The title is based on the translation of the movie title from the Japanese. It means, roughly, My Neighbor Mr. Rogers.

Do I get bad joke points?

Wednesday, May 2, 2007


So. I actually had the initial sketch of this done by 1700 EST on Friday. Then it sat as I wracked my brain in an attempt to make the sketch something good. It simply refused to be expanded beyond the sketch, no matter how hard Sweet Enemy scolded me that it should be. But, I have sort of persevered. This is still sketch, but with the annoyances of my Micron starting do die halfway through and the far too many attempts at the shrugging hands, I'd reached the 'fuggit' stage. So, here it is.

I am quite forgetful, but only with people's names. When I was working at a bookstore a regular walked in. She was someone with whom I'd had many great conversations, but I could not remember her name! I called the boss over behind a card rack and asked her, in a whisper, what the woman's name was. The manager replied she didn't know. As we were laughing and commiserating about how embarrassing it is to not know her name and how it was too late to ask her, a smiling face popped around the corner of the card rack. "My name's Such-and-Such!" she laughed, "I bet you won't forget it now!"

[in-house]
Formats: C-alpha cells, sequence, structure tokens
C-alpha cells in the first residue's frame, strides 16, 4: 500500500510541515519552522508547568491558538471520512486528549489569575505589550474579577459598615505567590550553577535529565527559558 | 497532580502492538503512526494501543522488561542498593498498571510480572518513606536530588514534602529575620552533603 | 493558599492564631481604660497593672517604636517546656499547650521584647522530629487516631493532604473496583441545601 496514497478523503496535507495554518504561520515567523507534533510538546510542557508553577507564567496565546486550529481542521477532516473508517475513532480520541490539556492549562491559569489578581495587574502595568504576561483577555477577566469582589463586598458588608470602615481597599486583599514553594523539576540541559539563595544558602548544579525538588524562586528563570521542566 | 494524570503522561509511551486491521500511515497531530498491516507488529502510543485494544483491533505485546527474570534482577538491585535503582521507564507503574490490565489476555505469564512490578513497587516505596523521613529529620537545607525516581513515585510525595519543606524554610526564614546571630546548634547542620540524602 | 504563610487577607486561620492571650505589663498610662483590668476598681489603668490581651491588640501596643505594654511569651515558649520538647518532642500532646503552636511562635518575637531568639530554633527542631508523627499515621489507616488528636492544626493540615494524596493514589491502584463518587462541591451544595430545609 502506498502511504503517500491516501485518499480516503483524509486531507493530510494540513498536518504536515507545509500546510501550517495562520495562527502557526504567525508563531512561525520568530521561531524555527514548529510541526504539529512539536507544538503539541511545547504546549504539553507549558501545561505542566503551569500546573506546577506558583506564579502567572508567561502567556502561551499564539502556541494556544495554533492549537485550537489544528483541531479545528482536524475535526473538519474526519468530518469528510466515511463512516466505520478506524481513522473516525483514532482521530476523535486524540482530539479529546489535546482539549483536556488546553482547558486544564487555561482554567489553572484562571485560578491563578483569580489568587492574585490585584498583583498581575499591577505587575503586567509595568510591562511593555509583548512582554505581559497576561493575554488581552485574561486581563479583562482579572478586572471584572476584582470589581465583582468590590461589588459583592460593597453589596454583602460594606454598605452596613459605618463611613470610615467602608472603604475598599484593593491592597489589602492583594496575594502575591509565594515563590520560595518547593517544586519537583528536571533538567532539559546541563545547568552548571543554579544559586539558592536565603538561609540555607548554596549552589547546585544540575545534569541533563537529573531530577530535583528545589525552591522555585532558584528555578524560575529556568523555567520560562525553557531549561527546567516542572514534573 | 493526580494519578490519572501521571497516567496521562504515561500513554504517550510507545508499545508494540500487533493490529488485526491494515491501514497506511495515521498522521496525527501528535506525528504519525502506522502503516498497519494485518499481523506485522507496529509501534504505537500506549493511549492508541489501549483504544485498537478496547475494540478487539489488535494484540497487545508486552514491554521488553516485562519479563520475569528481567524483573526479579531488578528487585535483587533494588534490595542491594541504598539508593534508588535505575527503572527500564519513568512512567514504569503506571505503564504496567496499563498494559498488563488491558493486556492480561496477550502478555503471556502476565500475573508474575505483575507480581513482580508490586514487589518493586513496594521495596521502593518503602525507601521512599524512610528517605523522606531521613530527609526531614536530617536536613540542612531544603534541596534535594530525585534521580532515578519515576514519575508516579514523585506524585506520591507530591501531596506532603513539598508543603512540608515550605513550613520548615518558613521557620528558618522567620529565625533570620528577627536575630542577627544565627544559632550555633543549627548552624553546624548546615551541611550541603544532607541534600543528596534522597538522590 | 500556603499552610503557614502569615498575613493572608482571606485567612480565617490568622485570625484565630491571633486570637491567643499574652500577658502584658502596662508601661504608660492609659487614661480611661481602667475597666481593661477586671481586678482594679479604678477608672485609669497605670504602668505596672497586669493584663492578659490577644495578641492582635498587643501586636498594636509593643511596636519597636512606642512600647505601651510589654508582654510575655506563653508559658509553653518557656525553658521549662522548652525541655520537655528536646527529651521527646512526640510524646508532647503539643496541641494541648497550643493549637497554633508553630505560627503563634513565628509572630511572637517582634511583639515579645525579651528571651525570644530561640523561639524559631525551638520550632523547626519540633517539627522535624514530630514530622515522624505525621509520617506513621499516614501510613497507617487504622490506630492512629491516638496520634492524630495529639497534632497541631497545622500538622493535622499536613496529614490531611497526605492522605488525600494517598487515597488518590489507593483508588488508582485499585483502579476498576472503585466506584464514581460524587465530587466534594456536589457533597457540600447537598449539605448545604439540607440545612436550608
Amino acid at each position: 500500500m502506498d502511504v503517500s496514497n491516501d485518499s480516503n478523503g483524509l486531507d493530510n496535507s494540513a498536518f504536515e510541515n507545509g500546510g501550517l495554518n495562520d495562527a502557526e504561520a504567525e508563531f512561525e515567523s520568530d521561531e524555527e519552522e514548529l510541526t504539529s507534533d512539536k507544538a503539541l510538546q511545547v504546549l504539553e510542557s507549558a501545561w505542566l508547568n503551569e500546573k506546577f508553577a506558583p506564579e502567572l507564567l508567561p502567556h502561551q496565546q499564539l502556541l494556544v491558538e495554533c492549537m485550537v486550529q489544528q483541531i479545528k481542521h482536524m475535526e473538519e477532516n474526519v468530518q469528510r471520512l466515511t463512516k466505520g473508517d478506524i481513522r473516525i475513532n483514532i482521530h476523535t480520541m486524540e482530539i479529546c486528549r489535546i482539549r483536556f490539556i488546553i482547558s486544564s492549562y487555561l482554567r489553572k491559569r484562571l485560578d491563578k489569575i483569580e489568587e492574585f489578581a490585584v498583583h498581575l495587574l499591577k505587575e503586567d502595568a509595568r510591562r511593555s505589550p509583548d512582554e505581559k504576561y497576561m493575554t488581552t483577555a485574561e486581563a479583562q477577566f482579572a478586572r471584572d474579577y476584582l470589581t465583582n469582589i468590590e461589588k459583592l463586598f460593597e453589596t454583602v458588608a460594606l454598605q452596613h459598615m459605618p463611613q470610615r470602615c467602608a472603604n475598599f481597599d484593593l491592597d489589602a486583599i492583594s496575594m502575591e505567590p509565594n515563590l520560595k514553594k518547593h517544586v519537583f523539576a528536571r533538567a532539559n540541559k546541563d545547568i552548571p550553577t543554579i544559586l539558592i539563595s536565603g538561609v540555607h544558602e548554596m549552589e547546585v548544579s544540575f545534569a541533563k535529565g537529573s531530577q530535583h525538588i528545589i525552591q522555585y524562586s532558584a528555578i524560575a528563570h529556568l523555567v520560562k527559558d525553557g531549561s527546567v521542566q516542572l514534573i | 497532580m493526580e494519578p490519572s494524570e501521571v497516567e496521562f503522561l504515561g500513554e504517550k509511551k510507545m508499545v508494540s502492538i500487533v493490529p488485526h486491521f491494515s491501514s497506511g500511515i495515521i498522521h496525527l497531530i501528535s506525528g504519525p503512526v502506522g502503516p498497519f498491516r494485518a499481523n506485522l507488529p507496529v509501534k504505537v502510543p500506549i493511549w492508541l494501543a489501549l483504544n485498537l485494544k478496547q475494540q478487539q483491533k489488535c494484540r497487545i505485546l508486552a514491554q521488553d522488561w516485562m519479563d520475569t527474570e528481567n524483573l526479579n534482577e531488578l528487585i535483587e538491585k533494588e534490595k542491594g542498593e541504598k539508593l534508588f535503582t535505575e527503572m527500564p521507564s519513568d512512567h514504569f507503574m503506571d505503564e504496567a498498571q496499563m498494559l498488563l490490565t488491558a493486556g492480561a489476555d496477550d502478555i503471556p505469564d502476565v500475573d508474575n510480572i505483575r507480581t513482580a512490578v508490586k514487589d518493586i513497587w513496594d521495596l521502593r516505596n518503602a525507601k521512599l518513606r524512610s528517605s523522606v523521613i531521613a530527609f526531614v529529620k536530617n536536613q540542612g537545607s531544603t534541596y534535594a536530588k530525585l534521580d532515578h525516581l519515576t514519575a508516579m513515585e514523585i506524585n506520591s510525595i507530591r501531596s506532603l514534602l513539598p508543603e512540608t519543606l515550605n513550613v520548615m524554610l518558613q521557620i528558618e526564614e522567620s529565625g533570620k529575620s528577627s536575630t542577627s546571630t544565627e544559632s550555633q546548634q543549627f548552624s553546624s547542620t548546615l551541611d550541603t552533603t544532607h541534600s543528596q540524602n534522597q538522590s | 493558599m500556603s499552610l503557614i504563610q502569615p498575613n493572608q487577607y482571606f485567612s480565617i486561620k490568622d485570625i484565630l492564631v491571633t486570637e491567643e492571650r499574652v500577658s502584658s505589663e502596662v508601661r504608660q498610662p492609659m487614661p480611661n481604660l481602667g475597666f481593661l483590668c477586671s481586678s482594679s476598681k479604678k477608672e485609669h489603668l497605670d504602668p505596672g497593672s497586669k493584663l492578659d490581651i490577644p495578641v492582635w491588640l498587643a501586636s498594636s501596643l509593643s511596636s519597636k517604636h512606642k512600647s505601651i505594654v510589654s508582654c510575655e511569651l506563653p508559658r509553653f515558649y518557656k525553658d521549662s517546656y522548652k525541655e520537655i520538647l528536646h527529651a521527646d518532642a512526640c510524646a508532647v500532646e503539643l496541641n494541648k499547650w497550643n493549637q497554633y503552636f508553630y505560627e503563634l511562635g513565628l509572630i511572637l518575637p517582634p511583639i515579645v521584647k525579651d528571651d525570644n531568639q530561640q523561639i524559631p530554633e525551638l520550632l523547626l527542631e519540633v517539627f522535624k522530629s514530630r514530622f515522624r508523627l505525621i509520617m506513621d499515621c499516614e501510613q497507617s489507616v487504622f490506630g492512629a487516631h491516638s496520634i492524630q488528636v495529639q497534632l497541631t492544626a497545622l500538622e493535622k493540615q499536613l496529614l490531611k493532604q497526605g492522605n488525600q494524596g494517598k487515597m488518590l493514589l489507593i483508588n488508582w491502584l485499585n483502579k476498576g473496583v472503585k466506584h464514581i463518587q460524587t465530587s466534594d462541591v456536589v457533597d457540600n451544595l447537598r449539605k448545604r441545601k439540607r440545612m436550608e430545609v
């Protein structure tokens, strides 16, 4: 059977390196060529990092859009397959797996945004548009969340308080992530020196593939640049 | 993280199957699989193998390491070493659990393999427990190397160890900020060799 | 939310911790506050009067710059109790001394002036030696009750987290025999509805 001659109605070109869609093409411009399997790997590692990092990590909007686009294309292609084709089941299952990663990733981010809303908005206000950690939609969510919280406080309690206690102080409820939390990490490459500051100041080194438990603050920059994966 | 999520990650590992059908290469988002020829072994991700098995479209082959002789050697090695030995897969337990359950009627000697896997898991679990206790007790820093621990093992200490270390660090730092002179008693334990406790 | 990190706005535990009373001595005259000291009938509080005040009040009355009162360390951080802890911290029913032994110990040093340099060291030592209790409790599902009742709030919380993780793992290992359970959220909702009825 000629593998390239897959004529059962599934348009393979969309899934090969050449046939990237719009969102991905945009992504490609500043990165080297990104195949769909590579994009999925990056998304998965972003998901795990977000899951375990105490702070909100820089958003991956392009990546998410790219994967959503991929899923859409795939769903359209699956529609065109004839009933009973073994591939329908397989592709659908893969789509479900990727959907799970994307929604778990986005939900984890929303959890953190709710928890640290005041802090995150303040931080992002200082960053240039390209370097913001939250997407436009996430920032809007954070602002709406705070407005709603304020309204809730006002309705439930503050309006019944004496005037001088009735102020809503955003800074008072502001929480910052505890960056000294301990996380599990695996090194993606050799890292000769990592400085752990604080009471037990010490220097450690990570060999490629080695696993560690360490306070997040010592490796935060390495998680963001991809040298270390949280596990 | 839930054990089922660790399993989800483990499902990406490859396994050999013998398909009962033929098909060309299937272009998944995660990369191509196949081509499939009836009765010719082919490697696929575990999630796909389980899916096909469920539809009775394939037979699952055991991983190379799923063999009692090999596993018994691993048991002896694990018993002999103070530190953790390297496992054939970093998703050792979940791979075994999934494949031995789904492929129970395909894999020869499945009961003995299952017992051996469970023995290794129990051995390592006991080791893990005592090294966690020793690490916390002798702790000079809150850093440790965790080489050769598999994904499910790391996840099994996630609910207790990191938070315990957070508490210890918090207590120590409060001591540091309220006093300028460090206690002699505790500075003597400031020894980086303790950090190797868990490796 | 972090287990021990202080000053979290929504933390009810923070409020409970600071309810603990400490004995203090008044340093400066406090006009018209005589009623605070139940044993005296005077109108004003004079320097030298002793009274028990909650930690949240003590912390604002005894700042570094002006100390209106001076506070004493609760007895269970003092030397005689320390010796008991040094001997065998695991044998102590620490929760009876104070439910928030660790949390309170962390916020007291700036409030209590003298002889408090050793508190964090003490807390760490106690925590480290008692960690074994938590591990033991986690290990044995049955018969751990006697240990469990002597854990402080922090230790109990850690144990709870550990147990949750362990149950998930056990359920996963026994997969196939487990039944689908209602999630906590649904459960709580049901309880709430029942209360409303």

And I haven't. I've since left the store, but she asked a co-worker to pass on the message that she hates me. You see on my last day she stopped by and I recommended that she pick up the first book in the Bartimeaus Trilogy by Jonathan Stroud. She's angry because now she has to buy all three of them, darnit.